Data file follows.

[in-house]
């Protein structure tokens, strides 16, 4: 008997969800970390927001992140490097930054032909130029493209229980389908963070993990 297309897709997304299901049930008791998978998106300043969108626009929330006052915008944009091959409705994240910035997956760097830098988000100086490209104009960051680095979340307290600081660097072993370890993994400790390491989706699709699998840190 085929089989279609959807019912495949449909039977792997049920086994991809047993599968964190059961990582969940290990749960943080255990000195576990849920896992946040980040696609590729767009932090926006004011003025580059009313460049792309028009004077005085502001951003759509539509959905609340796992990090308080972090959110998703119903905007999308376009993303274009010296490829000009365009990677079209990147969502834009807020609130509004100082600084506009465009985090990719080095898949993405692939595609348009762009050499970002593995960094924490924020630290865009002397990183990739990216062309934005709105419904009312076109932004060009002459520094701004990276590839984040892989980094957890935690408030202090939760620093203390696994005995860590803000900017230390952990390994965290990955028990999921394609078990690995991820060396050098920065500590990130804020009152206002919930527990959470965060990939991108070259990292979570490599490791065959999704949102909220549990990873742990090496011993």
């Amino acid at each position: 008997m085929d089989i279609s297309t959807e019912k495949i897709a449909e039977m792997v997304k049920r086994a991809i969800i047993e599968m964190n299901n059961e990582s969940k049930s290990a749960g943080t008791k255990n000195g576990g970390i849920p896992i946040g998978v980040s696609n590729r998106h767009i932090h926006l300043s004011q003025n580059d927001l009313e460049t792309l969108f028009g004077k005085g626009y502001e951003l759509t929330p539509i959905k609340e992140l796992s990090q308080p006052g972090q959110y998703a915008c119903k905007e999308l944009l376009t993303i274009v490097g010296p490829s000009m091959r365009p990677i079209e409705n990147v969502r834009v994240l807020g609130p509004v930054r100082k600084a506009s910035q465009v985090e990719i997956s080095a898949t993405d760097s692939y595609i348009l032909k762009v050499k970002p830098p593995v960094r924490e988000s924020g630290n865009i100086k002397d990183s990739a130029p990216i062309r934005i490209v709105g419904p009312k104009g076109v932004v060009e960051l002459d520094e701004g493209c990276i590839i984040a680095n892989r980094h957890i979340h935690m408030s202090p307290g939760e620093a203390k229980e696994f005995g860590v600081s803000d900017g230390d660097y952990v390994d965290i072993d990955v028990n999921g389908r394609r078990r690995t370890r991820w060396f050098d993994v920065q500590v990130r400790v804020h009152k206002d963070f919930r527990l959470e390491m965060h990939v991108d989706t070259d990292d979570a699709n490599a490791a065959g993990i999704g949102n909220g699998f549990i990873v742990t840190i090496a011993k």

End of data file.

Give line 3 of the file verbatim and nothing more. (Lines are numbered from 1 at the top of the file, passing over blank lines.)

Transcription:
């Amino acid at each position: 008997m085929d089989i279609s297309t959807e019912k495949i897709a449909e039977m792997v997304k049920r086994a991809i969800i047993e599968m964190n299901n059961e990582s969940k049930s290990a749960g943080t008791k255990n000195g576990g970390i849920p896992i946040g998978v980040s696609n590729r998106h767009i932090h926006l300043s004011q003025n580059d927001l009313e460049t792309l969108f028009g004077k005085g626009y502001e951003l759509t929330p539509i959905k609340e992140l796992s990090q308080p006052g972090q959110y998703a915008c119903k905007e999308l944009l376009t993303i274009v490097g010296p490829s000009m091959r365009p990677i079209e409705n990147v969502r834009v994240l807020g609130p509004v930054r100082k600084a506009s910035q465009v985090e990719i997956s080095a898949t993405d760097s692939y595609i348009l032909k762009v050499k970002p830098p593995v960094r924490e988000s924020g630290n865009i100086k002397d990183s990739a130029p990216i062309r934005i490209v709105g419904p009312k104009g076109v932004v060009e960051l002459d520094e701004g493209c990276i590839i984040a680095n892989r980094h957890i979340h935690m408030s202090p307290g939760e620093a203390k229980e696994f005995g860590v600081s803000d900017g230390d660097y952990v390994d965290i072993d990955v028990n999921g389908r394609r078990r690995t370890r991820w060396f050098d993994v920065q500590v990130r400790v804020h009152k206002d963070f919930r527990l959470e390491m965060h990939v991108d989706t070259d990292d979570a699709n490599a490791a065959g993990i999704g949102n909220g699998f549990i990873v742990t840190i090496a011993k």